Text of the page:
There's more to be read about the concert, but this is the gist of it. Ross Russell's tale will keep on being parrotted, even though there's a more credible and better founded story written and published about it. In any case, all this opens up questions about how information circulates, about the apparent contradiction between admiration and respect for certain artists and, at the same time, the carelessness they are written about, as well as the reasons why people are so inclined to swallow an over-sordid and over-tragic history of jazz. About this, one day we'll have to talk about the terrible influence of Clint Eastwood's Bird, especially in the Spanish-speaking word.

As Francis Davis wondered, "why is it always raining in jazz films?"


This concert has been released many times. The original album came out on Debut, Mingus and Max Roach's label, today part of the Concord Music Group. In 1990, Fantasy, then owner of the masters, published a boxed set with the complete Debut recordings of Charles Mingus. This comprised all available material from the concert, including both versions, dubbed and undubbed, of the tracks Mingus had "corrected" after the concert.

All the music released can be found on Spotify, here; in YouTube, here.

  • Russell, Ross: Bird Lives (Da Capo, 1996; original from 1973)
  • Miller, Mark: Cool Blues – Charlie Parker in Canada 1953 (Nightwood Editions, 1989)
  • Miller, Mark: “Jazz at Massey Hall”, Coda magazine, May/June, 2003
  • Haydon, Geoffrey: Quintet of the Year (Aurum Press, 2002)


Brewsk Litovsk said...

Thanks you so much for this splendid article. Man, I can't tell you how often I have listened to this concert; and I'm really happy now, that there are CD's, containing the original recordings without Mingus' sometimes really too loud overdubbing.

Anyway, I still think that Bud was loaded. But not enough, because he plays great ... when it comes to his improvisations. Dizzy was never happy with Bud's comping.

OK, there are some (minor) irritations when you're listening closely. At "All The Things You Are" - which is one of the best numbers of the whole concert - Bud gets completely lost during Dizzy's solo. At the most far-out point, Dizzy tenderly quotes the theme for getting Bud on the right track again.

But this is definitely no "problem", or a flaw. It's a very interesting, an adventurous moment, a great example for what's jazz all about in the first place:

Communication, about listening to your fellow musicians, it's all about that.

As suspected: "Wee" was the first number they played that evening, as chaotic as it sounds. They had no rehearsals. They used that speedy intro for warming up.

As I wrote at my blog: It was "Hot House" where they all had their stuff together. From then on, everything magically fell into place.

And Dizzy's "clowning"?

Hey, they still were friends, "partners in crime", so to speak. When it came to music, Dizzy took it dead-serious. Just listen to *all* his solos: Pure genius, thoughtful, and well conceived; jazz improvisation at its best.

And Bird? As usual: There's nothing, musically, which could have irritated him. He played his top game, and it was always "a home run", as Red Rodney told an interviewer.

Fernando Ortiz de Urbina said...

Thanks for your comment. I've seen a new reissue starting with "Wee", and I'd like to know whether there's any hard proof for that.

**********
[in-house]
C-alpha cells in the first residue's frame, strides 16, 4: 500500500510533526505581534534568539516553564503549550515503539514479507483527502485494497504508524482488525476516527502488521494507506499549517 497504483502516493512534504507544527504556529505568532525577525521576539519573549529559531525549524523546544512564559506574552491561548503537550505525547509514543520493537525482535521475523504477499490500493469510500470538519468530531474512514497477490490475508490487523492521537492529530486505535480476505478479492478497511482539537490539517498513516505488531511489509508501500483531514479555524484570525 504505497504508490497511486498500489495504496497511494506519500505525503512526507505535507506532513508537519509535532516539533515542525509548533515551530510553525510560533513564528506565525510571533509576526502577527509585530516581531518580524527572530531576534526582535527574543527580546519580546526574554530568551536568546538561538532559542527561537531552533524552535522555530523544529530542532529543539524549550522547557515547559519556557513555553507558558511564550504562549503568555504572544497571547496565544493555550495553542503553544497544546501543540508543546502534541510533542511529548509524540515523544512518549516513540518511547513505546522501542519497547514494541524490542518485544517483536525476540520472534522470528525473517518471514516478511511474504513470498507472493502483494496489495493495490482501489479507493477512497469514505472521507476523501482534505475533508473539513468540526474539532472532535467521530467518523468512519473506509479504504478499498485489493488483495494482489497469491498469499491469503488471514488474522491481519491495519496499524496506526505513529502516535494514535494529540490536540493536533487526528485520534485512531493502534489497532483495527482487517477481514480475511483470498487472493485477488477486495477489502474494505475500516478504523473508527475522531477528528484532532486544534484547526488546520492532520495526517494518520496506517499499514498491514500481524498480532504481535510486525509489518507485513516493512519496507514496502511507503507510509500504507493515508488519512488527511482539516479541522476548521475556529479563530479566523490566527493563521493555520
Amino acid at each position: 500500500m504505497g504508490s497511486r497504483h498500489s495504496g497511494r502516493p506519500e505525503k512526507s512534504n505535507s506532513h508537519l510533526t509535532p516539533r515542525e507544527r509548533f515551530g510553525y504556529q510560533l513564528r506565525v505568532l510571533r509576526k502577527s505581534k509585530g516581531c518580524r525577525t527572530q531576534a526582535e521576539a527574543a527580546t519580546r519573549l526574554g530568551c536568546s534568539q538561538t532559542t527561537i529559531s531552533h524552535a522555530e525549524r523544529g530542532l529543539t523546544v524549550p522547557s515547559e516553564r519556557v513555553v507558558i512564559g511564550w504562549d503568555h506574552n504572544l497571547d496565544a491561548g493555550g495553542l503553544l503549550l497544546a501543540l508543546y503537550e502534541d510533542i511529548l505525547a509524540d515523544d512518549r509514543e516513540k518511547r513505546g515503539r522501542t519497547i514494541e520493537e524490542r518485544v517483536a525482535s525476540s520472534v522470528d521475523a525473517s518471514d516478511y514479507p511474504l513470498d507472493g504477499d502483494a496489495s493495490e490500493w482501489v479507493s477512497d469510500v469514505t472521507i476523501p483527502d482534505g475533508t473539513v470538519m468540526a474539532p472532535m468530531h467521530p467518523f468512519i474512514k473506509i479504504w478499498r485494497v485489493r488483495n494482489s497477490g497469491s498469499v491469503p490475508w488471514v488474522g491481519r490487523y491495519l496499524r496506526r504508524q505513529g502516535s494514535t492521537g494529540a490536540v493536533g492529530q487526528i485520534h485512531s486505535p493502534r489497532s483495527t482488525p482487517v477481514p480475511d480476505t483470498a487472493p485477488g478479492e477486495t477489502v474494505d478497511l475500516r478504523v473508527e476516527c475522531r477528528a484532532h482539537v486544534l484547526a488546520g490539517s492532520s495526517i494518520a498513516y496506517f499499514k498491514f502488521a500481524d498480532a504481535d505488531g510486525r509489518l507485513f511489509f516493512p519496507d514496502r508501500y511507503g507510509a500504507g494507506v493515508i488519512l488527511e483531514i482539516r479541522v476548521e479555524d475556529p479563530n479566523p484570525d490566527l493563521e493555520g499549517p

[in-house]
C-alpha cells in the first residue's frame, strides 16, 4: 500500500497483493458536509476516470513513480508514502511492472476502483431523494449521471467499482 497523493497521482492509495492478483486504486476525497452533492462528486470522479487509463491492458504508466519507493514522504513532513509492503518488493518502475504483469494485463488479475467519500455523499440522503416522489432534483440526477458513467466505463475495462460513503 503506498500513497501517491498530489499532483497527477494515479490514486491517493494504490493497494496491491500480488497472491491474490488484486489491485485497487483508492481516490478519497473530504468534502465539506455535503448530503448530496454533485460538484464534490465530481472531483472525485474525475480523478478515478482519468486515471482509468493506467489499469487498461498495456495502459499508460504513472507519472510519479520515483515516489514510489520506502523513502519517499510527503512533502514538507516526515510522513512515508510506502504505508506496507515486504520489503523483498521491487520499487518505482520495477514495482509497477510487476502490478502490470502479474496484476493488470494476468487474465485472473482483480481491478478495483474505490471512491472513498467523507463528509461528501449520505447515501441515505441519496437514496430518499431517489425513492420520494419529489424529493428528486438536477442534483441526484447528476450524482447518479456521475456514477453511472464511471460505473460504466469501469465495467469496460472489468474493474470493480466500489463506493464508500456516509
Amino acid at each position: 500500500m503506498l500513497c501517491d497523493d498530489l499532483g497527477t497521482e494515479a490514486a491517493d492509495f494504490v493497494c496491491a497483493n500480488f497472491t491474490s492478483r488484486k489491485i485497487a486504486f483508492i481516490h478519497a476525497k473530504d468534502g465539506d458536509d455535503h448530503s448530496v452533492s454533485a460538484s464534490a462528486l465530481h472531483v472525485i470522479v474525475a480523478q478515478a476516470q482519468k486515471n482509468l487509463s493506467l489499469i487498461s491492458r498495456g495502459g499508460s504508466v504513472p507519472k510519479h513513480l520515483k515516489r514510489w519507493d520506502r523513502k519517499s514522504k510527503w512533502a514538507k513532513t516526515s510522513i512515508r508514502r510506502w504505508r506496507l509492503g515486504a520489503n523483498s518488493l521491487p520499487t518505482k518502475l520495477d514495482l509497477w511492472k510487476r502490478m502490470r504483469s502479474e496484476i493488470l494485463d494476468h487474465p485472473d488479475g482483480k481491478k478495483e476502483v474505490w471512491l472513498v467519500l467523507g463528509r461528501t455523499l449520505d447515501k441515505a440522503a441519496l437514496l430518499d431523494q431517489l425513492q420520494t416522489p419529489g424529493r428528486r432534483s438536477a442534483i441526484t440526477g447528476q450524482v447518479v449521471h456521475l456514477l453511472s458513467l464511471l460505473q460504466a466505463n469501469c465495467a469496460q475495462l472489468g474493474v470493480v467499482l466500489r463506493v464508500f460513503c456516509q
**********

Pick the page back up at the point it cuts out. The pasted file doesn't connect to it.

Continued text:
Given the comments on Mingus not being as familiar as the others with bop repertoire, it'd make more sense to me that they'd start with a piece of Ellingtonia, mid-tempo, like "Perdido".


Brewsk Litovsk said...

Why I think that "Wee" could be the 1st tune they performed with the quintet?

It's obvious that there are a lot of formal problems occurring during this number, perhaps due to the incredibly fast pace of the performance. Again: They had no time to rehearse.

You've made a point with "Perdido", it's a nice tune for warming up. But Mingus can be heard, playing "Hot House" (together with Lionel Hampton & Theodore 'Fats' Navarro), which proofs that he had no problems with the tune(s).

Mingus' main problem was his own sound on the tracks, not the music itself (otherwise he would have never released it, right?).

Anyway, here are two recent releases of the concert (#2 has a 16-page booklet); both have the tracks listed with reversed sets:

Jazz At Massey Hall (#1)

Jazz At Massey Hall (#2)

Although there is no "hard proof" for this order, I'd rather believe that the quintet wanted to start their 1st set with a screamer, an exclamation mark, disregarding the lack of a rehearsal. They were pros, and they knew: "Now, or never!"

They finished their 2nd set with "52nd Street Theme", which also hints to the "reversed-sets-theory".

After all, it's the music that counts. May everyone program his CD-players as they like. This is timeless jazz, and there will be people listening to it in a hundred years from now.

jon said...

I would say one of the main reasons for the stories about conflicts among the musicians stemmed from the original liner notes for the album, written by Bill Coss, who was the editor of the old jazz magazine, Metronome.

Coss wrote a tone poem on the back of the album. He referred to Bird "blowing Bud off his back on 'Things'," etc. Lots of drama throughout Coss' liner notes---some of it about bebop was quite real.

The music that night dispels any notion that the musicians were unprepared or disinterested or too out of it to play. On the quintet tracks---I've never heard Bud better. The whole musical atmosphere conjured up by the quintet was uniquely electric. Every solo on every track belongs in some kind of hall of fame...